We collect bags of these ‘conks’ (Oliver likes to shorten every word possible, it must be the Aussie in him!), bring them home and use them for sorting, as cargo for trucks or food for the farm animals.

It’s funny, in Australia I worried about how we would cope with the weather in England. After seven years of sunshine and mild winters, I thought we might struggle. But we seem to be managing fine so far. Come rain or shine, finding the little pleasures in this country is coming easy to us. It must be the familiarity of home.

What's your favourite season? 

Tuesday, 2 October 2012

Couldn’t be any cuter



The other day Ollie was doing a little bit of post-preschool colouring. Calm and collected, he sat at his little white table for what seemed like hours, carefully colouring in every single car in his Cars colouring book, until the pens practically ran dry.

Lila wanted in on the action. Desperately. And so, I set her up at the opposite end of the little white table, with a few crayons and a piece of paper.

And there she sat for half an hour, possibly more, making marks on the paper, carefully choosing her crayons, alternating between the colours, happily colouring away*, just like her big brother.


It was one of those lovely little moments that bought tears to my eyes. So freakin cute. Beyond cute in fact.

I’m so glad I captured the moment. Lila’s first proper picture and a brother-sister moment to treasure.


And just as an aside. Is this a girl thing or a personality thing? Because there is absolutely NO WAY Ollie would have sat for that long at the age of one, drawing a picture. He would have chewed the crayons, bashed them on the table and then tried to fling them across the room, before climbing on the table and trying jump off. The difference between the two is really quite staggering.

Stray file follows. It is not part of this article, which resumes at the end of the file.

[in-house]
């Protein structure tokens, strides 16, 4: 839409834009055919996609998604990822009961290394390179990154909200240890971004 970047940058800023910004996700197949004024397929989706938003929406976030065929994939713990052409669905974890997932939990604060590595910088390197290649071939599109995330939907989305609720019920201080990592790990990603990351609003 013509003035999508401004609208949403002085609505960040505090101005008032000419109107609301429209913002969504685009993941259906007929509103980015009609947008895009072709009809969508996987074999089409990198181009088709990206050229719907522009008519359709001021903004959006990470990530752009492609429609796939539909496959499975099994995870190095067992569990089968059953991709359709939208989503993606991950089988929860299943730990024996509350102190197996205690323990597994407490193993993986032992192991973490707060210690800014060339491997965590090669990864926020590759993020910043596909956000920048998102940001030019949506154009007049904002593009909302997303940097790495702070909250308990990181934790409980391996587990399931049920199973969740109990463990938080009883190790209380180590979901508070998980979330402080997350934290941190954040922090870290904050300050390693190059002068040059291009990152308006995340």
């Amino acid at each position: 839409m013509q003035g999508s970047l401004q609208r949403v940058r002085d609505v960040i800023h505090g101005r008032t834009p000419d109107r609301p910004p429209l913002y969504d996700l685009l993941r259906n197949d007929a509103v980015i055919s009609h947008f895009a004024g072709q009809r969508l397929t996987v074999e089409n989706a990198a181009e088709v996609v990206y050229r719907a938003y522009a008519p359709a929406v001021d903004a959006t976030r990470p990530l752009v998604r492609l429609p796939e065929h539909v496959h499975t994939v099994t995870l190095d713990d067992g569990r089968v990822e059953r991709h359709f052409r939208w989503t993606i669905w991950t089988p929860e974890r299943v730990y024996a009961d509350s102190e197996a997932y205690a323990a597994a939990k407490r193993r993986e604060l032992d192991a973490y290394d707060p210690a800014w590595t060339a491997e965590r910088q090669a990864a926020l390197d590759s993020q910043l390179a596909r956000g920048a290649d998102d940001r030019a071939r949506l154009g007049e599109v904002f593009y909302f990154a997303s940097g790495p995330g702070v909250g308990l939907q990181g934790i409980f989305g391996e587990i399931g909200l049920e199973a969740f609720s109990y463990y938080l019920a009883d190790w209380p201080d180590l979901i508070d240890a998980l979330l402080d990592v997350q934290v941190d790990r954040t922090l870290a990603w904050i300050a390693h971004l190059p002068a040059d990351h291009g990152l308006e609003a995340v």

Are your children quiet colourers or noisy mess-makers? 

*In case you were wondering, she didn't do that big blue & red squiggle. That was me, showing her the way!

Friday, 21 September 2012

Please tell me this is normal? {and when do you blog?}



I’ve been pondering something recently. Nothing overly new or exciting - just that annoying old ‘time’ thing again.

You know, where you feel like you never have a minute, how you’re always running behind yourself and never quite catching your breath?

Just a few short months ago I was living happily in smug-land, blissfully unaware that I was doing so. I had a baby who slept two or three times a day for a good chunk of time, a toddler who was at daycare three full days a week and who still slept for 1-2 hours at lunchtime and a husband who left the house at eight and got home around 5.30pm. I even managed to hang-on to the cleaner we had when we were both working. Life was good.

I didn’t realise it then, but I had a lot of time to do all the things I needed to do – including blogging till my blogging heart was content. In a clean and tidy house.